Back in the programming days of yore, space had to be conserved carefully. One cool trick was to use bitflags. If you had several boolean variables, instead of storing each one as a boolean type (which took 1 byte) you could store them each as bits instead, so you could pack 8 boolean variables in a byte.
For example here is a byte of data where each bit is a boolean attribute:
Stored as an integer this is ‘19’.
I’m sure there’s still practical applications for this technique, such as devices with little memory to work with or maybe high-performance graphics processing. But in a database bitflags should be parsed into separate columns. Having one column that can mean many different things can be problematic, and every query that needs to check one of the attributes in the bitflag has to parse it out. Which isn’t especially difficult, but you have to keep a reference list that defines what each bit means instead of letting the columns define each attribute.
Here’s an example of handling a bitflag in SQL Server:
declare @bitFlag int = 19; select case when @bitFlag & 128 != 0 then 1 else 0 end as IsRankedMatch, case when @bitFlag & 64 != 0 then 1 else 0 end as IsTournament, case when @bitFlag & 32 != 0 then 1 else 0 end as AllPlayersHaveDLC, case when @bitFlag & 16 != 0 then 1 else 0 end as OptimalConnections, case when @bitFlag & 8 != 0 then 1 else 0 end as CrossPlayEnabled, case when @bitFlag & 4 != 0 then 1 else 0 end as AllowSpectators, case when @bitFlag & 2 != 0 then 1 else 0 end as IsInOvertime, case when @bitFlag & 1 != 0 then 1 else 0 end as AllowJoiningInMatch;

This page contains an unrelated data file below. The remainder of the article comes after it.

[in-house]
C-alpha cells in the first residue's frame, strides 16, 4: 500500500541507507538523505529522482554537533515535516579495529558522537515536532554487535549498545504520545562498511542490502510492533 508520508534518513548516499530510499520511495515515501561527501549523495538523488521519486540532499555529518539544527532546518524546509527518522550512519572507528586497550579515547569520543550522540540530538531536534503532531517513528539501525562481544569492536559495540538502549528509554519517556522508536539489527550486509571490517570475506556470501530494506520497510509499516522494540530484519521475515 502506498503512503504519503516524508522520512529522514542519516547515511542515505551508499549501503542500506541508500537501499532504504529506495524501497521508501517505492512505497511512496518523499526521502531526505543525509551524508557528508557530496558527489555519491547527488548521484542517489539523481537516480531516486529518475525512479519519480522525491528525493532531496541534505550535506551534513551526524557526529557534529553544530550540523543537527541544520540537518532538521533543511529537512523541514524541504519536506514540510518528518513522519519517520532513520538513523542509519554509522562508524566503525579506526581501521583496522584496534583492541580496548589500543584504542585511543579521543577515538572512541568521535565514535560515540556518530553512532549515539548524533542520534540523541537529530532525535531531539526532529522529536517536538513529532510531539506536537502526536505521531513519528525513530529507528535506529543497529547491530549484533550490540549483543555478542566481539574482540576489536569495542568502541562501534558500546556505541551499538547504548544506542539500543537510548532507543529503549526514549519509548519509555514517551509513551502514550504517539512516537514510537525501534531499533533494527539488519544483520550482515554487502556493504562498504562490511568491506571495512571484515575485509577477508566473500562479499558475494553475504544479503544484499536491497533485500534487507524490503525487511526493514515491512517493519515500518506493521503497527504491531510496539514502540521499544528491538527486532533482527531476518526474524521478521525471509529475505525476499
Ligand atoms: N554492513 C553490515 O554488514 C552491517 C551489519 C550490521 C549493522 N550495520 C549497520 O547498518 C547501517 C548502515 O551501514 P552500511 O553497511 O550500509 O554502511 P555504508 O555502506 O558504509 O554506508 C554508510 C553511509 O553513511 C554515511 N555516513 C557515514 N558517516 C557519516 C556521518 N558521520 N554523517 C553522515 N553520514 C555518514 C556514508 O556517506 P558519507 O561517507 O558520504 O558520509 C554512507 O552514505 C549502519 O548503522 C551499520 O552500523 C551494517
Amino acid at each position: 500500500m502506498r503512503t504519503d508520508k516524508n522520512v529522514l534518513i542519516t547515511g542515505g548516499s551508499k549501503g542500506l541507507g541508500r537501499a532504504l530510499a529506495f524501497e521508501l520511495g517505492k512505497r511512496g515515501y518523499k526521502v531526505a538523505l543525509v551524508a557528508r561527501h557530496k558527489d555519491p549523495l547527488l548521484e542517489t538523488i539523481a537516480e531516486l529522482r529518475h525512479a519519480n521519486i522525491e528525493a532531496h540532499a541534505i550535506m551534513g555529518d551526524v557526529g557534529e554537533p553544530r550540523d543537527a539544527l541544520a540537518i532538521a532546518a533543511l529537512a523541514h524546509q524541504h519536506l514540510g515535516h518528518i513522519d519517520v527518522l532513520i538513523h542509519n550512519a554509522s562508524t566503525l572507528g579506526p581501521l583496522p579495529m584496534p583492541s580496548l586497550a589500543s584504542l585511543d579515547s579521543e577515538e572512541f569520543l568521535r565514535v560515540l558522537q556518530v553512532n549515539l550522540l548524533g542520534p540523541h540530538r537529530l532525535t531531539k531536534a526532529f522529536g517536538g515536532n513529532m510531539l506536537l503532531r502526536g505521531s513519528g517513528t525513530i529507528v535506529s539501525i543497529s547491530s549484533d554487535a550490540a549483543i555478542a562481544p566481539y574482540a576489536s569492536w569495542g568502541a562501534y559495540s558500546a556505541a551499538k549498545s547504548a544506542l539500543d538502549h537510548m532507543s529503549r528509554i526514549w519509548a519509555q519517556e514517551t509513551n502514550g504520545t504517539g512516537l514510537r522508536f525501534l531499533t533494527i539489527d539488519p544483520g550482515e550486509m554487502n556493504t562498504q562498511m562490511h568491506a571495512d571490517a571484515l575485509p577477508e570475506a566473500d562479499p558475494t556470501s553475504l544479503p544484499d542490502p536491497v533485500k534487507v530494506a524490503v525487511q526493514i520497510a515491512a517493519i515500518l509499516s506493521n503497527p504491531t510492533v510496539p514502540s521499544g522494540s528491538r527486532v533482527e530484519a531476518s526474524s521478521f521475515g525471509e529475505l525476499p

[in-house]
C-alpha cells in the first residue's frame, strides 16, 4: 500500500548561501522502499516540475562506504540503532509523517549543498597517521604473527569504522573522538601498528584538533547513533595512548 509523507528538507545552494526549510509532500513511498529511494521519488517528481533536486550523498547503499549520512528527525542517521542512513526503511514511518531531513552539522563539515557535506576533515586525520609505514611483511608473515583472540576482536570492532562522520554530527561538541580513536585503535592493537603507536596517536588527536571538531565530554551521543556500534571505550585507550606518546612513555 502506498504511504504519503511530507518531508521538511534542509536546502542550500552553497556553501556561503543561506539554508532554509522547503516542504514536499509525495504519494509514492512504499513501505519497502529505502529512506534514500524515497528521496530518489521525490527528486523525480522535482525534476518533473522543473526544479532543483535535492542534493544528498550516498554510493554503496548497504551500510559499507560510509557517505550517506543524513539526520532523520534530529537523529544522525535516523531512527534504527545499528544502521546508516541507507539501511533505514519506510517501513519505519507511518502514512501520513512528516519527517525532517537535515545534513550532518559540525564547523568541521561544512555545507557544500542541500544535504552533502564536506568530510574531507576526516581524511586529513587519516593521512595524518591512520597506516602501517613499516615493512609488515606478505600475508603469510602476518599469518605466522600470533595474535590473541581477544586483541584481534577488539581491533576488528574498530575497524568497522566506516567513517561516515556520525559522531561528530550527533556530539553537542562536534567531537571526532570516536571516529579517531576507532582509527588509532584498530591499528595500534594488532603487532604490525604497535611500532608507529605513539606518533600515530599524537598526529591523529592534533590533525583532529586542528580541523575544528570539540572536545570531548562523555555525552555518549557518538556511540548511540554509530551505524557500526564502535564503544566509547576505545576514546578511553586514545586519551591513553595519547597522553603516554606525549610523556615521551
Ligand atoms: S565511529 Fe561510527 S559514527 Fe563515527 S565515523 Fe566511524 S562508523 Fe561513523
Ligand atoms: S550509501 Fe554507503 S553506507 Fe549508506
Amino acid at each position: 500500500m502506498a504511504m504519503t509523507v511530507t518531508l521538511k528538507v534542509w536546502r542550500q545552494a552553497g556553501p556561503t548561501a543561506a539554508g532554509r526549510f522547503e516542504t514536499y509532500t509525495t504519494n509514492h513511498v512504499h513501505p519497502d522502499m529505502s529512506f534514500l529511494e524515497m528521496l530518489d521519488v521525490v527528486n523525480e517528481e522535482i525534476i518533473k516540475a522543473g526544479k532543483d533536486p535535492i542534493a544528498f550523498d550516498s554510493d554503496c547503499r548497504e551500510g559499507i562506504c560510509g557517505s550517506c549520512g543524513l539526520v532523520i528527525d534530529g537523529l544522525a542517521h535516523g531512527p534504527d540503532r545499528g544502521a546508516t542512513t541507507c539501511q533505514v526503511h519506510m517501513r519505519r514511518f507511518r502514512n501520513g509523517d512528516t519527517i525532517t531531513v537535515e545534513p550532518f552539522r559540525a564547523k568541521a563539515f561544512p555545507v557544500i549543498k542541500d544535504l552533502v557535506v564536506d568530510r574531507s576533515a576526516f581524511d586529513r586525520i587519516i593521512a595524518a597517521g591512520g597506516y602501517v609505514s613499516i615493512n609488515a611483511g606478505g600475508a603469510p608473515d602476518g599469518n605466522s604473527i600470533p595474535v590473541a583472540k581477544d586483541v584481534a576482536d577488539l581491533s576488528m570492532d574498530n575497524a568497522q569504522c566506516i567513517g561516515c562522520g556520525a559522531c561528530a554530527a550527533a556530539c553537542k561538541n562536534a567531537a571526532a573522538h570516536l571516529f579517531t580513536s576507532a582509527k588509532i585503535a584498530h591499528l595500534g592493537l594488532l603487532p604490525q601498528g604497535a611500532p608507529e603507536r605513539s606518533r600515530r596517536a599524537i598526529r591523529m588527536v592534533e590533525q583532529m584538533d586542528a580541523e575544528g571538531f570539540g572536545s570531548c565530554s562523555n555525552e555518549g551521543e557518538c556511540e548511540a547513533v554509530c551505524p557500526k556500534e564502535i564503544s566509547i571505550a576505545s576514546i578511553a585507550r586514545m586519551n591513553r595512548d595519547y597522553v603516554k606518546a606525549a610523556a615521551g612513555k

Triggers are a special tool that should be used sparingly, usually for audit purposes. But I’m sure we’ve all seen someone (or been someone) who learns about triggers and becomes enamored with using them for all sorts of processing flow.
I have seen triggers that sent emails. I have seen triggers that fired off batch processes. I have seen recursive triggers that caused the database to crash. I have even seen a trigger that set transaction isolation level read uncommitted and then ran a cursor over millions of rows.
Clustered GUID Primary Keys
GUIDs have their place, I’m not saying don’t use them. And they can be a primary key, that’s fine too. But in SQL Server, if you create a table through the GUI, or do not specify a clustering preference in your ddl script, it will set the primary key as clustered by default.
In a clustered key SQL Server attempts to keep the physical rows in the same order as the key values. However, GUIDs are not sequential in nature. So whenever you are doing inserts SQL Server will have to constantly re-arrange physical rows and split pages it order to keep your clustered key.
In your ddl make sure to specify nonclustered:
create table NonClusteredPKExample ( PKColumn uniqueidentifier not null primary key nonclustered );
If you’re using the GUI you have to right-click the PK column and select ‘Indexes/Keys’ and you will see the option ‘Create As Clustered’. Make sure it is set to ‘No’.